Should the world ignore the US elections? Are American citizens better off with ‘America first’ policy?
A couple of months to the United States November presidential elections and the world cannot fail to notice the lack of global enthusiasm and the generally depressed presidential campaigns. That notwithstanding the global impact of the US elections.
The current administration, whose rhetoric includes ‘make America great again’ and ‘America first,’ would like to believe that America is better off left to her devices.
The US, in the years preceding the Trade Center attacks, popularly known as the 9/11, had been experiencing unprecedented economic growth powered by a supporting internally-focused political rhetoric. Americans, having been worn out by the effects of the first Gulf war, had been receptive to Bill Clinton’s populist politics, which emphasized internal economics: It’s the economy, stupid!
By the time George Bush, the second, strode the white House lawns, therefore, the global agenda was of secondary importance to American political rhetoric. The 9/11 attacks were therefore not only a rude interruption but also served as a basis for unsettling the status quo.
The post 9/11 era saw the United States, to her credit, playing the leading role in the war against global terror. This role, apart from helping galvanize the reelection of George W. Bush, also oversaw the ushering in of a global economic recession, compared only to a similar one almost a century ago. By the time of ushering the first black president, American citizens, burdened by unmanageable household debt, were yearning for a shift from global politics.
Obama reluctantly, owing to his indebtness to the ‘Yes – We Can,’ ventured into global politics and conflict insisting on leveraging on technology and keeping the American soldier at home safe from harm’s way. The Obama administration, as a result, popularized the drone wars, eliciting ethical debate on the course, spending a fortune, and consequently managing only marginal internal economic growth. The Americans, unable to re-live the good old times, blamed Obama’s conformism.
It is no wonder, therefore, that Donald Trump, whose reelection is under the consideration of American citizens, a political outsider, riding on ‘make America great again’ and a non-conformist promise, rode the streets of Washington D.C. on his way to occupy the Oval Office. Four years down the road, going by the polls, the Americans are, perhaps torn between the global COVID 19 pandemic and a Presidential election, and compared to a previous couple of presidential elections, running a low-tempo, racially-tinged election campaign.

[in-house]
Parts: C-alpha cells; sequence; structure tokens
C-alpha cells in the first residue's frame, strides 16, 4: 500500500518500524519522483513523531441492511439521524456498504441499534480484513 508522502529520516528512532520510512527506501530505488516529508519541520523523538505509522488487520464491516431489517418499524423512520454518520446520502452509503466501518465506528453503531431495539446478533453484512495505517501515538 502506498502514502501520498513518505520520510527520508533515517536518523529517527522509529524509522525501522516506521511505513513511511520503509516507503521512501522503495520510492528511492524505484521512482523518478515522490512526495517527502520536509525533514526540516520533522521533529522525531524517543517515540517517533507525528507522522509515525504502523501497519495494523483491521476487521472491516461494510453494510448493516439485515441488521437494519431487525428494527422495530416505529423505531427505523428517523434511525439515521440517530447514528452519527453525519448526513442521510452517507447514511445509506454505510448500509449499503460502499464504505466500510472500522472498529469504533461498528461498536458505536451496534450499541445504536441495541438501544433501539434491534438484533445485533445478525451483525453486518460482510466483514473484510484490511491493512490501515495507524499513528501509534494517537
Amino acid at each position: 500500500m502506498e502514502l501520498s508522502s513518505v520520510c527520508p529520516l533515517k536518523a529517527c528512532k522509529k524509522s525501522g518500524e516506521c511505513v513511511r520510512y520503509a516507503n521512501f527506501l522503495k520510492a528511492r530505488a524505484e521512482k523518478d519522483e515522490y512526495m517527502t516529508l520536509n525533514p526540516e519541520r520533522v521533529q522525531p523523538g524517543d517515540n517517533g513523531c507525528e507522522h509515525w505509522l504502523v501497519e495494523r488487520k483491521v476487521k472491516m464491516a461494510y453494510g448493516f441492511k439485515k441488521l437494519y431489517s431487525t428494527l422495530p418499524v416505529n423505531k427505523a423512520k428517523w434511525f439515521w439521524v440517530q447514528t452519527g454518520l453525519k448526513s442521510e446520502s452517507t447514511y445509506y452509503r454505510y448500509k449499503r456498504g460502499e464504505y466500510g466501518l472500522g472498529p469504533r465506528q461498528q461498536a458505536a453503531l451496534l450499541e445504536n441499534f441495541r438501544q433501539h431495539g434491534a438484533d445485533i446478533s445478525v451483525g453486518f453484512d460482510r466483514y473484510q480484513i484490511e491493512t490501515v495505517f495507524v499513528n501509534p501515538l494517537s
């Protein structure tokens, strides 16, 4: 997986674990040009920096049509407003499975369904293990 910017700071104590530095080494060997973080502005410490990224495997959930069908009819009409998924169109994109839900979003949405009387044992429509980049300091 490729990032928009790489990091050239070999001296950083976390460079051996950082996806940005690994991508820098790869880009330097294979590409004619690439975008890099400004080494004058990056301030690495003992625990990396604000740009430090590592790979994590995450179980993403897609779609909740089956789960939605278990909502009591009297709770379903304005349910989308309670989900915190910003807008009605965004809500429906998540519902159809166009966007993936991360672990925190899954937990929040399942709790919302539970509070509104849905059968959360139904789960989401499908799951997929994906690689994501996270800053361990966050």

US policies, being a sole Superpower, pervades global socio-politico-economic arena like the proverbial colossus monkey does the dense forests of the Congo Basin. The rest of the world, Africa included, could in fact ignore the American presidential elections but at own peril. A few examples could help illustrate this:
1. Preserving Global Democracy
No other, although democracy is no ideal, governance system has proved capable of providing for citizen involvement in decision-making like democracy. It is no wonder that the United States, with all her shortcomings, has proved most diverse and resilient society. Death of democracy in the United States would be catastrophic to humanity and, odd as it may sound, the most vulnerable.
2. Managing Global Conflict Hot-spots
Leadership vacuum, at whatever lever, brings undesirable effects. A global leadership vacuum would be catastrophic. Leadership, in this context, implies rhetoric and capacity. No other country compares to the United State’s capacity to back her rhetoric with her means – sort of, the ability to put the mouth where the money is. When, for instance, global terror reared its ugly head, America was able to deploy enormous resources to address the same.
3. Preserving Global Human Rights
The United States, in spite of her perceived internal weaknesses in areas such as race relations, has the capacity to support the global legal system for the preservation of human rights. The implications of widespread unchecked global human rights violations would be catastrophic to the world’s most vulnerable populations.
For the Americans, therefore, ignoring the November presidential elections means endangering their own wellbeing. For the rest of the world, ignoring the United States presidential elections implies ignoring the enormous implications thereof.